The Latest

Events

  1. Kansas: K-State Program to Help Farmers Deal with Historic Ag Downturn

    December 7, 2016 @ 8:00 am - February 15, 2017 @ 5:00 pm
  2. Louisiana: LSU Rice Clinics Scheduled Jan. 5 to Feb. 8 in 6 Locations

    December 20, 2016 @ 8:00 am - February 9, 2017 @ 5:00 pm
  3. South Carolina: 4 Upcoming Forest Management Workshops for Woodland Owners

    January 12 @ 8:00 am - February 10 @ 5:00 pm
  4. Minnesota: Weed Resistance Workshops for Jan., Feb.

    January 13 @ 8:00 am - February 24 @ 5:00 pm
  5. Louisiana: LSU Offers 3 Irrigation Workshops in Jan., Feb.

    January 17 @ 8:00 am - February 14 @ 5:00 pm
  6. Illinois: 4 Regional Crop Management Conferences in Jan., Feb.

    January 18 @ 8:00 am - February 15 @ 5:00 pm
  7. Georgia Ag Forecast Series Scheduled Jan. 18-27

    January 18 @ 8:00 am - January 27 @ 5:00 pm
  8. Texas: Pecan Short Course, College Station, Jan 23-26

    January 23 @ 8:00 am - January 26 @ 5:00 pm
  9. Missouri: 9 ‘Grow Your Farm’ Sessions from Jan. – March

    January 23 @ 8:00 am - March 11 @ 5:00 pm
  10. Texas: Red River Crops Conference, Childress Jan. 24-25

    January 24 @ 8:00 am - January 25 @ 5:00 pm
  11. South Carolina: Cotton, Peanut Grower Meetings, Sentee, Jan. 24, 26

    January 24 @ 8:00 am - January 26 @ 5:00 pm
  12. Missouri: 4 Farm Retirement, Succession, Estate Planning Workshops in Jan., Feb.

    January 24 @ 8:00 am - February 14 @ 5:00 pm
  13. Arkansas Soil & Water Education Conference, Jonesboro, Jan. 25

    January 25 @ 8:00 am - 5:00 pm
  14. Georgia: Cotton Production Workshop, Tifton, Jan. 25

    January 25 @ 8:00 am - 5:00 pm
  15. Texas: Feed Grains Marketing Workshop, Amarillo, Jan. 25-26

    January 25 @ 8:00 am - January 26 @ 5:00 pm
  16. Virginia Eastern Shore Ag Conference and Trade Show, Melfa, Jan. 25-27

    January 25 @ 8:00 am - January 27 @ 5:00 pm
  17. Louisiana: Conservation Program Workshop, West Monroe, Jan. 25

    January 25 @ 8:00 am - 5:00 pm
  18. Middle Tennessee Grain Conference, Manchester, Jan. 26

    January 26 @ 8:00 am - 5:00 pm
  19. Texas: Pesticide Applicator Course, Harleton, Jan. 26

    January 26 @ 8:00 am - 5:00 pm
  20. Texas: Feral Hog Program, Falfurrias, Jan. 26

    January 26 @ 8:00 am - 5:00 pm
  21. Nebraska Livestock: 8 Nutrient Management Workshops in Jan. and Feb.

    January 26 @ 8:00 am - February 7 @ 5:00 pm
  22. Rice Industry: Upcoming Meetings in MS, AR, LA, in Jan., Feb.

    January 26 @ 8:00 am - February 8 @ 5:00 pm
  23. Texas: Llano Estacado Cotton Conference, Muleshoe, Jan. 30

    January 30 @ 8:00 am - 5:00 pm
  24. Texas: Feral Hog Management Workshop, La Vernia, Jan. 30

    January 30 @ 8:00 am - 5:00 pm
  25. Alabama: Upcoming Crop Production Meetings, Jan. 30, Feb. 7

    January 30 @ 8:00 am - February 7 @ 5:00 pm
  26. Indiana: Ag Business Management Workshop, West Lafayette, Jan. 31 – Feb. 2

    January 31 @ 8:00 am - February 2 @ 5:00 pm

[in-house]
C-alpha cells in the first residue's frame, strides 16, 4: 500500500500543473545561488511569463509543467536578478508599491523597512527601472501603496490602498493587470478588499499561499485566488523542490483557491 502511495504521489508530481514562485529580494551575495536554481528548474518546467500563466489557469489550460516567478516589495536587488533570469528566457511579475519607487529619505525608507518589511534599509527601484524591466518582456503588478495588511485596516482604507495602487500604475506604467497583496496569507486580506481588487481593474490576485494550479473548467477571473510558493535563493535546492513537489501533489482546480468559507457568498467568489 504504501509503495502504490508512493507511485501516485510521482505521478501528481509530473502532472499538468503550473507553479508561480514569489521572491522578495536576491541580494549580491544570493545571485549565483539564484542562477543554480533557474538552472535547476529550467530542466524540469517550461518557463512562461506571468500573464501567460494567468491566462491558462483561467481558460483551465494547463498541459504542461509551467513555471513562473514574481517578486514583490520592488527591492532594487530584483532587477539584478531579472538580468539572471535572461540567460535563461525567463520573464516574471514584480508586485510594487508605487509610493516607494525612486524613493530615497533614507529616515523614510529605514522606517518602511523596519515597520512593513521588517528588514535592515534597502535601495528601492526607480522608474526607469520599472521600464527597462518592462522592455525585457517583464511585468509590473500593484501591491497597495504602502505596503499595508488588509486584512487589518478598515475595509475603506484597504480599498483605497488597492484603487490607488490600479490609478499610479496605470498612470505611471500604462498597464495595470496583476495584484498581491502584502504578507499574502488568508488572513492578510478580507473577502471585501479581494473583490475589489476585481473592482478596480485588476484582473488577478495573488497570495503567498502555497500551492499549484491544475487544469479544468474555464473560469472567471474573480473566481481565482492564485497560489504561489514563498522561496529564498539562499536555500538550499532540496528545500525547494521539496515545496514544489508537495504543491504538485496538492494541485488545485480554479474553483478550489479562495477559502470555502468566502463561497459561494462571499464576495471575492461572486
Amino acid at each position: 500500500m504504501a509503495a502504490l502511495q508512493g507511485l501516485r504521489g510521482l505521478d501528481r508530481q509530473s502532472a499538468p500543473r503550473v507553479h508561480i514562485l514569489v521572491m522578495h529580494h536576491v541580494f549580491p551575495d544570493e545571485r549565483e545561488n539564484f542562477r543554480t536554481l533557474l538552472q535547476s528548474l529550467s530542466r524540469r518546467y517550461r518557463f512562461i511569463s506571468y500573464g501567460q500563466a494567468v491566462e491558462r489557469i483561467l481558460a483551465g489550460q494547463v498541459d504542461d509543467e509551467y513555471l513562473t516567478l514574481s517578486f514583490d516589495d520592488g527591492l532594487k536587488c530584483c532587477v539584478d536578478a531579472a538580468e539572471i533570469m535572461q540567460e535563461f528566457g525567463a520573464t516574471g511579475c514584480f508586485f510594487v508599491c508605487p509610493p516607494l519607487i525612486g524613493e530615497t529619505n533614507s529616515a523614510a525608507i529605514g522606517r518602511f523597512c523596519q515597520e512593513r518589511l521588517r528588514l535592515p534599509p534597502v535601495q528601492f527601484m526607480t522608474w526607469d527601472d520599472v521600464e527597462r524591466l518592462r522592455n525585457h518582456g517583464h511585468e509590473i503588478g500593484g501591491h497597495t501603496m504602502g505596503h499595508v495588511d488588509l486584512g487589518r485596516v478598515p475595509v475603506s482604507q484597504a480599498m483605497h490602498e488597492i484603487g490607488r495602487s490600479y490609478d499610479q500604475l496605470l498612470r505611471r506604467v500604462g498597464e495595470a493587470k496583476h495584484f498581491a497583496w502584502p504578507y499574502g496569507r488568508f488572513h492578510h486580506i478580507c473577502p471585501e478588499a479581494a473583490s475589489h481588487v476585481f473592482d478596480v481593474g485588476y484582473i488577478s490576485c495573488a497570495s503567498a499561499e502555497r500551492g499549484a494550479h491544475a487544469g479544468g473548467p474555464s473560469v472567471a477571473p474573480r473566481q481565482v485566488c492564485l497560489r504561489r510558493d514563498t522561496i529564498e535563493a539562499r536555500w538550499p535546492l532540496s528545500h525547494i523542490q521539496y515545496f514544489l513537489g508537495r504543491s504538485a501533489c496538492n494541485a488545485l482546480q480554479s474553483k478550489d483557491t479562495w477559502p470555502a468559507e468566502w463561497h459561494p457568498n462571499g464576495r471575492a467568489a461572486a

27. Texas: ‘Last Chance’ CEU Training, San Angelo, Jan. 31

    January 31 @ 8:00 am - 5:00 pm
  28. California: Farm Labor Management Workshops Scheduled in February

    February 1 @ 8:00 am - February 2 @ 5:00 pm
  29. Tennessee: Grain & Soybean Producers Conference, Dyersburg, Feb. 2

    February 2 @ 8:00 am - 5:00 pm
  30. Texas: Grain Elevator Workshop, Amarillo, Feb. 2

    February 2 @ 8:00 am - 5:00 pm

Florida: Western Flower Thrips Develop Insecticide Resistance

Ernst Undesser
By Joe Funderburk, University of Florida May 9, 2014

The western flower thrips and thrips-vectored Tomato spotted wilt virus are key pest threats to Florida’s multi-billion dollar fruit and vegetable industry. Attempts to control the western flower thrips with broad-spectrum insecticides, applied on a routine calendar schedule actually elevates its pest status.

Western flower thrips have now developed resistance to most traditional insecticides, including the IPM-compatible spinosyns. Spinosyn insecticides include SpinTor, Radiant, and Entrust (organic label). As a result, producers are experiencing unacceptable losses from pest damage and ineffective pesticide applications.

Western flower thrips populations are regularly monitored for resistance in different crops and regions of Florida. The first record of resistance occurred in Palm Beach County in 2008. An educational program to enhance adoption of integrated pest management (IPM) was begun, and the use of spinosyn insecticides was temporarily suspended in Palm Beach and Broward Counties.

 

More recently, resistant western flower thrips populations that are resistant to spinosyns were detected in Hillsborough County. Populations in North Florida have remained susceptible, although a single resistant population was detected last year.

Preserving the use of the spinosyns against the western flower thrips is a high priority because:

  1. No insecticide has provided the high level of control;
  2. It conserves populations of the key thrips predator, the minute pirate bugs;
  3. It has a reduced-risk status;
  4. It has a broad-spectrum of activity against other important pests.

A resistance management protocol that is a good foundation for a sound IPM program includes the following components: positive identification of target pests, applying insecticides only when required, making accurate and precise insecticide applications, diversifying the types of management methods used in the crop, and conserving natural enemies.

In efforts to sustain the effectiveness of spinosyns in Florida, no more than two applications should be made on the same and sequential crops per year.  Be sure to understand spinosyn susceptibility in your growing area, and if new recommendations exist to optimize thrips management and spinosyn susceptibility.

Ernst Undesser
By Joe Funderburk, University of Florida May 9, 2014